Brno National Theatre Ballet NdB2: Symphony No. 7 Allegretto / Pampúšik / Distant Instant

Brno National Theatre Ballet NdB2
Linbury Theatre, Royal Opera House

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Ballet NdB 2 in Symphony No. 7 Allegretto Credit: Andrej Uspenski
Ballet NdB 2 in Symphony No. 7 Allegretto Credit: Andrej Uspenski
Ballet NdB 2 in Pampúšik Credit: Andrej Uspenski
Izabela Gracikova in Pampúšik Credit: Andrej Uspenski
Ballet NdB 2 in Distant Instant Credit: Andrej Uspenski
Izabela Gracikova in Distant Instant Credit: Andrej Uspenski

The Next Generation Festival, running from 11 June to 4 July, provides a platform for young international companies, which this year include BRNO National Theatre Ballet, Norwegian National Ballet 2, New English Ballet Theatre, The Royal Ballet School, German National Youth Ballet, ZooNation Youth Company, Rambert School, English National Ballet School amongst others.

Tonight sees the twelve-strong Ballet NdB 2, Brno National Theatre Ballet’s junior ballet company, created in September 2022, in a mixed bill of three short contemporary pieces.

The standout piece is Mário Radačovaský’s Symphony No. 7 Allegretto to the first movement of Shostakovich’s famous 1942 ‘Leningrad’ Symphony, in honour of his city under siege by German troops, and we now know he was addressing terror in its fascist and totalitarian forms in Germany and his own country, Hitler and Stalin.

The video projection of an image of Volgograd (formerly Stalingrad) with its huge Soviet Motherland Calls statue, on Mamai’s high mound, to fallen war heroes is uncredited, but it directs the eye to its underlying message. And the music binds the past with the present. Eastern Europe knew the Soviet knout well. Colour changes to grey and khaki green.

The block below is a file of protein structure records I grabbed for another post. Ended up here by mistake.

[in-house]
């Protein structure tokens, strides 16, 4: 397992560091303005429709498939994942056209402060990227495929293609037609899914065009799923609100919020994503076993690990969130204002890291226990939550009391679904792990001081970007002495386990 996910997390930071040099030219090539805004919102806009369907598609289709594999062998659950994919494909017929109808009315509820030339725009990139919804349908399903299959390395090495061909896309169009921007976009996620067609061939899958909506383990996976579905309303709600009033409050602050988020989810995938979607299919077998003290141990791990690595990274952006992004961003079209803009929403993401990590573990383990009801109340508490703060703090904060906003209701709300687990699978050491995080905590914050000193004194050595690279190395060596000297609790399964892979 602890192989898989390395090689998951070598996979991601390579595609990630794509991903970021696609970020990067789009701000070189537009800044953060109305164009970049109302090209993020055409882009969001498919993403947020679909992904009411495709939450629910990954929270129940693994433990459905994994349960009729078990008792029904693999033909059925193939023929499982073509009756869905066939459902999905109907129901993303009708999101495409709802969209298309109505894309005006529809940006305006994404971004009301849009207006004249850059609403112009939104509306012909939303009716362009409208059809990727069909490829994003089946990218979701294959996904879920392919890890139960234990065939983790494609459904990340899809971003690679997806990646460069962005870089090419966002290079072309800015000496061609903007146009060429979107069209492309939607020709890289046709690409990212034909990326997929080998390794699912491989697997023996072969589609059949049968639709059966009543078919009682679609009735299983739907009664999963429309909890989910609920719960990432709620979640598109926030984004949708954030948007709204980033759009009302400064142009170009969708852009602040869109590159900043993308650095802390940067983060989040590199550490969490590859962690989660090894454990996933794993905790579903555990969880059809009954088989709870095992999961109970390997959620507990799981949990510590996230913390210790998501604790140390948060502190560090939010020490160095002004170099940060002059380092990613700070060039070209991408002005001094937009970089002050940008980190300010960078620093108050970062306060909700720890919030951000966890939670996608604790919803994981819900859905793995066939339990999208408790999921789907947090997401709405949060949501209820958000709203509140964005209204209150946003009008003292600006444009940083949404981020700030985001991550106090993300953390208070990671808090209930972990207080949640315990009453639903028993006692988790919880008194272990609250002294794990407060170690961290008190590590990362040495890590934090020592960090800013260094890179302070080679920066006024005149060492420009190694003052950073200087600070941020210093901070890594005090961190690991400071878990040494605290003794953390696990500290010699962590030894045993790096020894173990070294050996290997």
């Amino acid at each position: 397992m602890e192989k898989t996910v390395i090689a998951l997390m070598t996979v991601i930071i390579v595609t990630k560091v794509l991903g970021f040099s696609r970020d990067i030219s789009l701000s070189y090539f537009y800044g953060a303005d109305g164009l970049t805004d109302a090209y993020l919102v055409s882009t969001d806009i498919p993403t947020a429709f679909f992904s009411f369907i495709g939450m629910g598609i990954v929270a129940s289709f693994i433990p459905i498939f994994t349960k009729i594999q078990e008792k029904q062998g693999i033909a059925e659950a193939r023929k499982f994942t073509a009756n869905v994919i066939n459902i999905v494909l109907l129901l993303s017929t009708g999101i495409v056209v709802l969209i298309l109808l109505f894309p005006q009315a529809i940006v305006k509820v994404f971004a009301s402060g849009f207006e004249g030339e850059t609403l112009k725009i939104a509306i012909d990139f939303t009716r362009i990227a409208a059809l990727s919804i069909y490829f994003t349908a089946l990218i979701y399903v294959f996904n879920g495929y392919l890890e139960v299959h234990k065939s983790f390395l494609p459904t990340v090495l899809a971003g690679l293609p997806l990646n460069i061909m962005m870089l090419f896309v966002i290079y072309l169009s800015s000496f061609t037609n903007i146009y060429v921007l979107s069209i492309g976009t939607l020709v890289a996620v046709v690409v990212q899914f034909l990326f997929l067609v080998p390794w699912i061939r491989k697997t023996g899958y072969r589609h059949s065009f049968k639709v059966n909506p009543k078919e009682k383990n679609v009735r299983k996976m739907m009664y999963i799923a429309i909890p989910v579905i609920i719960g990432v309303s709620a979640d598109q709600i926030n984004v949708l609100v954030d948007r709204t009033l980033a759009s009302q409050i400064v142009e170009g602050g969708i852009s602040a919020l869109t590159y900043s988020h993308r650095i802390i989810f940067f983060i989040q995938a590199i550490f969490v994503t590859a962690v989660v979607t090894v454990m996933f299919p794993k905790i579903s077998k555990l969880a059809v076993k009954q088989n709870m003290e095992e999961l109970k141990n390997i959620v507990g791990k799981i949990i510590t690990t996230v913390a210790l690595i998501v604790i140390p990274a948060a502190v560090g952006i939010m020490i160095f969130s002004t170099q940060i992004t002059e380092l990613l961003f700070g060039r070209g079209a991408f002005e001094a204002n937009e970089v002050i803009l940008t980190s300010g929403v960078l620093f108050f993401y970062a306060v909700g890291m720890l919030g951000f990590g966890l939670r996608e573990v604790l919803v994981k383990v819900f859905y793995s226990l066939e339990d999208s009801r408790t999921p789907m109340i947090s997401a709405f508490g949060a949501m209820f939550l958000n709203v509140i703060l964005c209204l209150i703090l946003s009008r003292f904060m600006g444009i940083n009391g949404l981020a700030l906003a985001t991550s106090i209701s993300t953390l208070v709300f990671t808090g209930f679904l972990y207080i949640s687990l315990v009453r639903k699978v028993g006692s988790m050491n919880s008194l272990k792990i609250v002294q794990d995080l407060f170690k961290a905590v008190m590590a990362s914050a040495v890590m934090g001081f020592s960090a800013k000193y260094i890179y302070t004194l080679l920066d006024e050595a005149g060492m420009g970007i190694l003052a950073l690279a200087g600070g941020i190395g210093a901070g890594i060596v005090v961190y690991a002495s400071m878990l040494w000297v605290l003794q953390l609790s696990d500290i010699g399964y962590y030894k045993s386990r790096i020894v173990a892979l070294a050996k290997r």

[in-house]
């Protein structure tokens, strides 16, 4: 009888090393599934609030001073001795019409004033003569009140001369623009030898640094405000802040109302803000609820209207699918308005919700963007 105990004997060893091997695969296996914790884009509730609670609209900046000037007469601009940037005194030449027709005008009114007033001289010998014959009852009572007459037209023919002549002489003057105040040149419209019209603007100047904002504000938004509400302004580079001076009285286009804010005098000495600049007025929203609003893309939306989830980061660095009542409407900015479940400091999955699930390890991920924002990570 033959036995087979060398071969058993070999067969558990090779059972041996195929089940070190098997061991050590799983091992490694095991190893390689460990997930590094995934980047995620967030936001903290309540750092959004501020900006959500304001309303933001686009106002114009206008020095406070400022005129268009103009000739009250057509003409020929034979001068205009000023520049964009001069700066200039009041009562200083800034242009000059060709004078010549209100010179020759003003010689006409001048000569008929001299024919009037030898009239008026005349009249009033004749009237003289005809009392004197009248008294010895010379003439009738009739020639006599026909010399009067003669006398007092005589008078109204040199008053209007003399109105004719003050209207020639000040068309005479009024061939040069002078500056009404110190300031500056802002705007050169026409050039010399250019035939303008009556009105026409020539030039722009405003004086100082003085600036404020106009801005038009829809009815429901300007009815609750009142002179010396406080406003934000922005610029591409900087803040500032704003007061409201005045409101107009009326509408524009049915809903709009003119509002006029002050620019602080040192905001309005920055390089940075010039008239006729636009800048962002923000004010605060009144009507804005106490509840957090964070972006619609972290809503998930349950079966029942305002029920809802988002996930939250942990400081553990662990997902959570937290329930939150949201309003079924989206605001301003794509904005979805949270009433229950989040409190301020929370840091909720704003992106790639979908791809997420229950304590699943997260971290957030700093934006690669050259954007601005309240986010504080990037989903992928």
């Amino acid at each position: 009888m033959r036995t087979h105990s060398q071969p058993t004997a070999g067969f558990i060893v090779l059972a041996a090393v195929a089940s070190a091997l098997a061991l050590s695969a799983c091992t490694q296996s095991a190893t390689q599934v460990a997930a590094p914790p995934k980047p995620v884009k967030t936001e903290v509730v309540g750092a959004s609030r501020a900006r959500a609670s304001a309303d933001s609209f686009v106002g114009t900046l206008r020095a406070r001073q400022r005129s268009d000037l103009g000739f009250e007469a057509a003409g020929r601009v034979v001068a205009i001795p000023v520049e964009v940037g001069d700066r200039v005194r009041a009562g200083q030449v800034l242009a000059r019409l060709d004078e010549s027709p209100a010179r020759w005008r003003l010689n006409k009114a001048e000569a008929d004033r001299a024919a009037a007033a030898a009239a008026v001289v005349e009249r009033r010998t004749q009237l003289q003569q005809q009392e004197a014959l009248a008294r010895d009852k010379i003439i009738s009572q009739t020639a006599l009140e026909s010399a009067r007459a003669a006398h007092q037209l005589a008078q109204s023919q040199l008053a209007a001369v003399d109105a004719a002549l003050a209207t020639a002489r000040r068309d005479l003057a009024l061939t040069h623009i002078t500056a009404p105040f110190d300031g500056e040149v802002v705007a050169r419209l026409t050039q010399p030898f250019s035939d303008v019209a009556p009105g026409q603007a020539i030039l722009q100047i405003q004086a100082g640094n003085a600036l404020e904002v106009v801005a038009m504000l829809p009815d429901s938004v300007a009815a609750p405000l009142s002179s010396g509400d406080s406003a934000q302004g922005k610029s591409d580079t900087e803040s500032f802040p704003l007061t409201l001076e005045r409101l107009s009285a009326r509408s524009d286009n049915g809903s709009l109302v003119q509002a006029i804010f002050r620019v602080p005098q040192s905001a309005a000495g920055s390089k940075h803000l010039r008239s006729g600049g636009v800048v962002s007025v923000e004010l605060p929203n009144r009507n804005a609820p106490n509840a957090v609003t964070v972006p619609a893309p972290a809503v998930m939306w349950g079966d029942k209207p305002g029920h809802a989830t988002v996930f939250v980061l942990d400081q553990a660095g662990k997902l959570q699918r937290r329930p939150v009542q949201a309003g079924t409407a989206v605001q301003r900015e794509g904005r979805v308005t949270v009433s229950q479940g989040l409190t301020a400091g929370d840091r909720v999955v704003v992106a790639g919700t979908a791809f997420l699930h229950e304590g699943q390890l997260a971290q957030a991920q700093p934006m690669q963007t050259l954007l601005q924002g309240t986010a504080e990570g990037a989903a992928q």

As the thirty-five-minute ballet progresses with its searchlights, goose-stepping soldiers, their ambiguous salutes, a raised arm that slowly descends to touch the forehead, its couple who are torn apart, a deserter shot in the head, we know it is about now, another fascist war in Europe. The statue, in a misty grey landscape, draws closer and closer, as the girl cradles her dead lover in pietà.

Markéta Štofčíková’s fifteen-minute Pampúšik follows, a satirical absurdist number to music by Kishi Bashi and The Haxan Cloak, both new to me. The story is that “of a human puppet, the work encourages us to step out of our adult lives and encourages us to be carried away by the joy and silliness of childhood”.

I don’t quite get that. All dancers are in black, the lighting is dark, a white puppet head stands out in that gloom. Lights flicker, the dancers move as one, looking quite solemn. They take the head and pass it around. The headless puppet (Izabela Gracíková) dances on.

The final piece, Carolina Isach’s twenty-minute Distant Instant, is, apparently, “inspired by philosopher Zygmunt Bauman and his concept of ‘liquid modernity’ to describe the changing relations of today’s society”.

It’s a bit of a mixed bag of changing dance styles, popping and locking, Broadway musicals and cabaret amongst them, but it brings the evening to a close on a happy Copacabana cha cha cha note.

Torsos bare, some in silver trousers, some in shiny black, Distant Instant is all over the place. As is youth, as is water, I guess that’s the concept. Glitter falls from the flies, they are having fun, letting go, being fluid.

At times, they move as a shoal of shiny fish. Watery sounds play. A girl, in what could be a large amniotic fluid bag, rises out of this chrysalis, this pupae, like Botticelli's Venus. Seductive, liberated.

A musical mix across the ages, music is by Nils Frahm, Don Swan, Joseph Capriati and Charles Aznavour singing his romantic 1965 hit “La Bohème”, about the passing of his impoverished youth in bohemian Montmartre.

It’s good to see young companies just starting out, their commitment is a joy to behold. Well done all. It’s down to the choreography to serve them well.

Reviewer: Vera Liber

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